Frustrations over current cannabis operations within District of Kent, in BC’s Fraser Valley, surfaced during a recent council meeting.
On Dec. 13, councillors voted in favour of bylaw 1683, which allows the district to exercise more regulation over properties in the Agricultural Land Reserve with cannabis operations and limited indoor micro-cannabis cultivation facilities. Coun. Duane Post voted no on the third reading and adoption of the bylaw.
These facilities would need to be federally and provincially licensed, have a valid District of Kent business licence, provide stormwater and waste management plans and be required to fall within zoning limits in order to operate.
Several residents spoke during the public meeting leading up to the vote, many of whom were frustrated with the current grow operations throughout the district. Residents were angered by strong odours and unsightly, often-unattended structures at the grow ops.
Peter Ten Bos said there are six major operations near his home.
“It’s interfering with family life,” Ten Bos said. “The operations basically have one caretaker, all fenced in, it’s unsightly, there’s a terrible odour. We’re against it, totally against it.”
Barbara Ten Bos, Peter’s wife, also spoke.
“It’s just an ugly compound that no one lives in,” she said. “We ourselves are sick of it because it surrounds us, the smell is terrible and it doesn’t do anything for the community. I’m against any further operation of that type.”
James Ens of Pioneer Avenue had similar complaints with cannabis operations growing nearby. He was also concerned about the use of ALR land for non-soil grow operations, given the need for future food security and the need to ease pressure on the existing land base.
Coun. Stan Watchorn said while the district can receive and address complaints to a certain degree, enforcement on complaints and the relevant regulations falls within federal jurisdiction rather than municipal.
CAO Wallace Mah said the RCMP are equally frustrated at the federal government’s handling of licensing. Mah said it’s difficult for law enforcement to differentiate between legal and illegal operations as the locations of legal operations aren’t disclosed to the RCMP.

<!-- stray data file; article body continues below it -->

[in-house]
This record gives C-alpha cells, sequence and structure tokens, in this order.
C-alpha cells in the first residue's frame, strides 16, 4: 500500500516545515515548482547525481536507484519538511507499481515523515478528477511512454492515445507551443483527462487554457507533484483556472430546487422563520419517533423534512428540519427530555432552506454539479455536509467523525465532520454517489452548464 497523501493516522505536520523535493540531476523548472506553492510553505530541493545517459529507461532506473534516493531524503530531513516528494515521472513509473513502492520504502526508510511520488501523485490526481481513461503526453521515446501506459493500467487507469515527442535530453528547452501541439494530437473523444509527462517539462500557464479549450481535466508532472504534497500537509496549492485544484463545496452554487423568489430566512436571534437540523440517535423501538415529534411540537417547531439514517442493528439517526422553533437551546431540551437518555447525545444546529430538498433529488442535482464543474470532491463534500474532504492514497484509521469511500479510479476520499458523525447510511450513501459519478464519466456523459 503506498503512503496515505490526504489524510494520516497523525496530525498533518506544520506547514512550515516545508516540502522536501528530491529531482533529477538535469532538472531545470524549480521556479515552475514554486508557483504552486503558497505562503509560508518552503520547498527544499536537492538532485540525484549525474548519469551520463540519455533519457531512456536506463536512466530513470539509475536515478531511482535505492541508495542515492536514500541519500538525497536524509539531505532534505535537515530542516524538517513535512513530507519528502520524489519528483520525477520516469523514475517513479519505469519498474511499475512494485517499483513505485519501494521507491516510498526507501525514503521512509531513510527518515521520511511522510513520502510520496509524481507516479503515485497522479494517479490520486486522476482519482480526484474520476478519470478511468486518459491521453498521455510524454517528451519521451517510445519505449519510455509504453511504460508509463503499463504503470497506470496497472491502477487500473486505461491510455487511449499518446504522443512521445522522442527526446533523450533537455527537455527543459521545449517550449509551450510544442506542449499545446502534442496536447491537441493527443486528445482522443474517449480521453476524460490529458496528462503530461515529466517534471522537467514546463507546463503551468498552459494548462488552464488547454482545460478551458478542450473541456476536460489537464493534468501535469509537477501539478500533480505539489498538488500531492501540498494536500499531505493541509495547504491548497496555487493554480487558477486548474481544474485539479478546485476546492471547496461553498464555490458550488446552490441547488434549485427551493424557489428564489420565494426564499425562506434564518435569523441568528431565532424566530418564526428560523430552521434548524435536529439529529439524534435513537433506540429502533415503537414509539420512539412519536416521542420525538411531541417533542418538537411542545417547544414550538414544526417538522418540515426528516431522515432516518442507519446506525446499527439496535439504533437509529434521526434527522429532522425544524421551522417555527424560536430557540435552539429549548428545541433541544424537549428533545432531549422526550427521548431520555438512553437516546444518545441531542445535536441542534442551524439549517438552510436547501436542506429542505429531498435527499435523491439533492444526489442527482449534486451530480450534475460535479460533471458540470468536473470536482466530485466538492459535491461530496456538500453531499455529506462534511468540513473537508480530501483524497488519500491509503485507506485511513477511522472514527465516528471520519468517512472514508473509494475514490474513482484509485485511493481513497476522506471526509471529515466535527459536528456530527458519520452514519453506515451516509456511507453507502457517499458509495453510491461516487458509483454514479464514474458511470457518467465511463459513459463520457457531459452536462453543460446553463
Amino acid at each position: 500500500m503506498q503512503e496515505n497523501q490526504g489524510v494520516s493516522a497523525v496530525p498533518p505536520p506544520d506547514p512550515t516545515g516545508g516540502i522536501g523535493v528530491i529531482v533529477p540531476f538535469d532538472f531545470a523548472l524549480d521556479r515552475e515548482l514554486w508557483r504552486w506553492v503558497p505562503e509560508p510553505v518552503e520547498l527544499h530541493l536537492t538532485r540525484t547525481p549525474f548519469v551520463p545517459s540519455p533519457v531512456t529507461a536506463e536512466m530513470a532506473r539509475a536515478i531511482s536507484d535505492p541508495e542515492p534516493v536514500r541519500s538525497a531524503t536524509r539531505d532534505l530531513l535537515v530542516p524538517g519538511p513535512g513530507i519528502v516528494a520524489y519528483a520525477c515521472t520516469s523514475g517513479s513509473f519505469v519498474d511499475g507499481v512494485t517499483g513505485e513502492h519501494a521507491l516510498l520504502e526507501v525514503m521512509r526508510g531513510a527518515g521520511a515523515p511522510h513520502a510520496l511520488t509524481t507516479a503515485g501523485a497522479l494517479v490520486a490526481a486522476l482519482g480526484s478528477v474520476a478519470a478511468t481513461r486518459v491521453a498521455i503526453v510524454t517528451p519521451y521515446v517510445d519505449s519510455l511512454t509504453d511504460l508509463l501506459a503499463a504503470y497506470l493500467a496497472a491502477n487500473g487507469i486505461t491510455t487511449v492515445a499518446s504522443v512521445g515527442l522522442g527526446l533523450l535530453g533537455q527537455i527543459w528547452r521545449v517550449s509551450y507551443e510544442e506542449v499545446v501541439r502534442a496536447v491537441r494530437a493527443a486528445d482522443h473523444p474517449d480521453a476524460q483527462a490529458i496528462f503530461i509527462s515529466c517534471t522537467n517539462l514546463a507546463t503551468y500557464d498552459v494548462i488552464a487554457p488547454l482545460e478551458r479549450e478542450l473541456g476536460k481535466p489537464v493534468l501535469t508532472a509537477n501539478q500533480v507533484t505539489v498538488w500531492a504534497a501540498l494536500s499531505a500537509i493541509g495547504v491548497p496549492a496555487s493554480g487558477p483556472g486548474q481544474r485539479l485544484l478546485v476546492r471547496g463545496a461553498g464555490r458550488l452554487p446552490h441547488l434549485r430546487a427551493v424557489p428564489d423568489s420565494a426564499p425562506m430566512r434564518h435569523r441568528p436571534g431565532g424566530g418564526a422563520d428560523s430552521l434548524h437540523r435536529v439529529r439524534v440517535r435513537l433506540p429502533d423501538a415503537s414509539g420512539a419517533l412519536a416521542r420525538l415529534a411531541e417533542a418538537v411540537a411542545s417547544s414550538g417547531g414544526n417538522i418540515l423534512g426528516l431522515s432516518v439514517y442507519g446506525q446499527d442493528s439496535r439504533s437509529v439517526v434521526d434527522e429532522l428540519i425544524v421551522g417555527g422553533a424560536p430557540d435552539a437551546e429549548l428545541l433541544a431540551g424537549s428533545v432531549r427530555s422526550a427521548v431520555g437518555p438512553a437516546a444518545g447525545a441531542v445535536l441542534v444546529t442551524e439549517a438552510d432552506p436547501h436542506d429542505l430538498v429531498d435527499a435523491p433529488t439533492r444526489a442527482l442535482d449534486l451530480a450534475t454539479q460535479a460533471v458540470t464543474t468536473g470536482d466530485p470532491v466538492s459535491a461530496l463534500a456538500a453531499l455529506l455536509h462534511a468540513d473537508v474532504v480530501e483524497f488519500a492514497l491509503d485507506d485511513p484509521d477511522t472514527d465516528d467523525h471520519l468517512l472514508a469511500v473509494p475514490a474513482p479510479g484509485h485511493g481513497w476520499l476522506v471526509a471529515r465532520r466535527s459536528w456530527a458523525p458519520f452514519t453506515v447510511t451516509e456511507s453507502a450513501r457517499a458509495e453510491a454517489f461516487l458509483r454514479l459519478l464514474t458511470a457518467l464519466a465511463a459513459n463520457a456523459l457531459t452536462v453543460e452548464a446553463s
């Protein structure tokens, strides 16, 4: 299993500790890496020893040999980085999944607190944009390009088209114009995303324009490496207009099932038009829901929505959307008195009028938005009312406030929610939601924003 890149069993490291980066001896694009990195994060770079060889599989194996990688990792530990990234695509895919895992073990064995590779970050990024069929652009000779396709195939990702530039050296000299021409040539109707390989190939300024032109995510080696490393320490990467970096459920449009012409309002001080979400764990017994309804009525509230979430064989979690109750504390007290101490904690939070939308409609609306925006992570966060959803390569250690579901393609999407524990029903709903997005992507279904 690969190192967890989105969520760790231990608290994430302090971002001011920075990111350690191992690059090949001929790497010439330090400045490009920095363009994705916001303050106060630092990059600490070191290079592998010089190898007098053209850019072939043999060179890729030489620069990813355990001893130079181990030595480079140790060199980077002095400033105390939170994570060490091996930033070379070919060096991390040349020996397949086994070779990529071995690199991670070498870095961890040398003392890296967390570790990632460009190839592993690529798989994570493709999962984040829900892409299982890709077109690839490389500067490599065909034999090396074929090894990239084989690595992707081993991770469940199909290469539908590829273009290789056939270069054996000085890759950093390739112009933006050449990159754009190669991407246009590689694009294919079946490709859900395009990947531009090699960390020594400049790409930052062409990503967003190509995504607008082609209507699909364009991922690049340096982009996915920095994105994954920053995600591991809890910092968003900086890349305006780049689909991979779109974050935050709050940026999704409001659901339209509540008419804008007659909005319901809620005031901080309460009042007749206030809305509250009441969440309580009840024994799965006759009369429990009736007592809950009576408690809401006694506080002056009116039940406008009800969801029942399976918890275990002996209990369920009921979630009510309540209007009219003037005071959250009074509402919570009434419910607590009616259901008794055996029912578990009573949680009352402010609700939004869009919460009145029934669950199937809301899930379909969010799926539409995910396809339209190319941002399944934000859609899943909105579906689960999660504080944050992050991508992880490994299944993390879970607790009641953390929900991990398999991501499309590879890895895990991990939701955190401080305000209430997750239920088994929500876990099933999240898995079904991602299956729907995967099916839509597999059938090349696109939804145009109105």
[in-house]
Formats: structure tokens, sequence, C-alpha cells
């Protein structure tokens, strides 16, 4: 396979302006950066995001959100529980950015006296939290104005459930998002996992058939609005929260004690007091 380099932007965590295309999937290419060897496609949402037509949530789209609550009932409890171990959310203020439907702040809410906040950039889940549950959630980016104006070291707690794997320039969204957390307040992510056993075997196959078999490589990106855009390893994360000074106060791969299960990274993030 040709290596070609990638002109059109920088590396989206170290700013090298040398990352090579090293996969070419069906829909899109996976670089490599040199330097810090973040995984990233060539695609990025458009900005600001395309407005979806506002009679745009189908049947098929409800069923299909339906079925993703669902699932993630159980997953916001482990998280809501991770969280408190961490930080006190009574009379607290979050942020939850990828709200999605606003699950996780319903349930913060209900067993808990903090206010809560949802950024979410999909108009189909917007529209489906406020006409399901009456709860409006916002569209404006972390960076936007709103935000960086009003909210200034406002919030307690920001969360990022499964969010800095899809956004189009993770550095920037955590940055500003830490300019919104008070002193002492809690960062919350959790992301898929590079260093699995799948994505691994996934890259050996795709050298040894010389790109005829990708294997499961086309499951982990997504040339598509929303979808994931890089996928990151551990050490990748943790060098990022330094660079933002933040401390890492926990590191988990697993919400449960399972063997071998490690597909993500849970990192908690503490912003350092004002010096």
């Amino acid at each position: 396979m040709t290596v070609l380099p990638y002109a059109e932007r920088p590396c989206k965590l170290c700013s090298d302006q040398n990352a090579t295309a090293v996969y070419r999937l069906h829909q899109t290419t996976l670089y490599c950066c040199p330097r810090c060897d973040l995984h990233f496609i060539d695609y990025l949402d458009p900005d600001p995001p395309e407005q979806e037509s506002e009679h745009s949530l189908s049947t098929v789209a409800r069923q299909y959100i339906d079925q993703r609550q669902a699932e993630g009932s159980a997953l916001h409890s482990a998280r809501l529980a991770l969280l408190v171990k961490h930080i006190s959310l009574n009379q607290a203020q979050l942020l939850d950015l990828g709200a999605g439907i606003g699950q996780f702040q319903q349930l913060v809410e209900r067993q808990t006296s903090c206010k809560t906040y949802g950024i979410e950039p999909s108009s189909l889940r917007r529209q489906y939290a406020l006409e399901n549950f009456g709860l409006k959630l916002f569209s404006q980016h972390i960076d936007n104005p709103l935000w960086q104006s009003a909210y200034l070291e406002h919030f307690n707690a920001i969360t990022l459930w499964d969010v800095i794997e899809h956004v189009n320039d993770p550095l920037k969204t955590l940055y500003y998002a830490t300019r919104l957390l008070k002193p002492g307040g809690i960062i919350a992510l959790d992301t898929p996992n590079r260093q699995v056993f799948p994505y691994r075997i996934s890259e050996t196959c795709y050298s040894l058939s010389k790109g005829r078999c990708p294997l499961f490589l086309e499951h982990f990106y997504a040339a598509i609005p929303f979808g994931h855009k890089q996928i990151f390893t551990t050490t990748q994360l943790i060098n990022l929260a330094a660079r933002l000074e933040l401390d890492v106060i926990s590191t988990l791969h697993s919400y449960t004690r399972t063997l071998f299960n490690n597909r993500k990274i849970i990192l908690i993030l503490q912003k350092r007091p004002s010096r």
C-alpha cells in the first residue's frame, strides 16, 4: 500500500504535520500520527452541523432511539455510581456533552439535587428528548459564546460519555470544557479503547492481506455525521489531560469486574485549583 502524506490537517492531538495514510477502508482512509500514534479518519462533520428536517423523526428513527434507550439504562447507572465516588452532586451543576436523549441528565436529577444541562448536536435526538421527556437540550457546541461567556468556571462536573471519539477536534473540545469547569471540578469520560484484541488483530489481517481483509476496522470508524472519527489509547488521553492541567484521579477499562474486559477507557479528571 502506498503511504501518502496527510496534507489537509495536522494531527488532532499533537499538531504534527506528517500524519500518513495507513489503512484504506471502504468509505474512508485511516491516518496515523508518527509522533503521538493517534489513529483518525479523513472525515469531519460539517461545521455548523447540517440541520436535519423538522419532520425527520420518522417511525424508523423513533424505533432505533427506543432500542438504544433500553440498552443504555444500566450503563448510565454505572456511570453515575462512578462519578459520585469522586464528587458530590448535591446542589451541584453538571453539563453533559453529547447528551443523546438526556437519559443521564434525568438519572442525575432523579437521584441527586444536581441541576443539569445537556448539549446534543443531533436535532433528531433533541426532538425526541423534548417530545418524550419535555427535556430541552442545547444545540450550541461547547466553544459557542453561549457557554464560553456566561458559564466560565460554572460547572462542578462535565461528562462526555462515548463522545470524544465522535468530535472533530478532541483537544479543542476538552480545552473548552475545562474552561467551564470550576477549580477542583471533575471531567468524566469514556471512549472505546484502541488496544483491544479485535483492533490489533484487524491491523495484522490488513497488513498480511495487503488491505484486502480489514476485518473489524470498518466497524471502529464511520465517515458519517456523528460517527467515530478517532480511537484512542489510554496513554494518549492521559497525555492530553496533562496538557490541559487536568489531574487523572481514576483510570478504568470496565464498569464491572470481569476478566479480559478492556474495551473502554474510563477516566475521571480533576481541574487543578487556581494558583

“They have to be on high alert,” Mah said. “They have to make sure they have an emergency response team. They don’t know what they’re going to encounter – vicious dogs, explosives. The (federal) government has not done anything to improve the situation. Everything we’ve heard this evening is really beyond our control. All we can control is what is outline in the report today.”
Several members of council sympathized with the grievances from residents, feeling their hands were tied due to federal regulations.
“I wish I had a solution,” Watchorn said. “We will continue to look for those.”
“It’s frustrating being in local government when you’re mandated by the province and federal government,” Post said. “There’s nothing about (the federal grow operations) that we’re proud about. They’re not community-minded, and the list goes on. I’m tired of it.”
“I have one close to me,” Mayor Sylvia Pranger added. “I know what this can be like.I don’t like it, but the federal government hands out these licenses without any input from us. It’s grossly unfair of the federal government to do that to a community and not find ways for us to regulate that.”
Coun. Susan Spaeti confirmed the Kent Agricultural Advisory Committee supported this bylaw.
In the council highlights for the Dec. 13 meeting, district officials listed multiple objectives when putting this bylaw into action:
– Not frustrating federal law
– Locally addressing concerns about noise, odour, vapour and light pollution
– Minimizing impacts on farm uses on ALR land
– Ensuring regulations fall within the standards of the Minster of Agriculture, Food and Fisheries’ bylaws
The council approved sending a letter to Prime Minister Justin Trudeau about the federal government’s past commitment to sharing revenue prior to the legalization of cannabis.
Find the latest must-read stories from the cannabis world at canadianevergreen.com, your go-to source for news, trends, products and lifestyle inspiration from the cannabis community and beyond. You can also follow us on Facebook and Instagram and Twitter.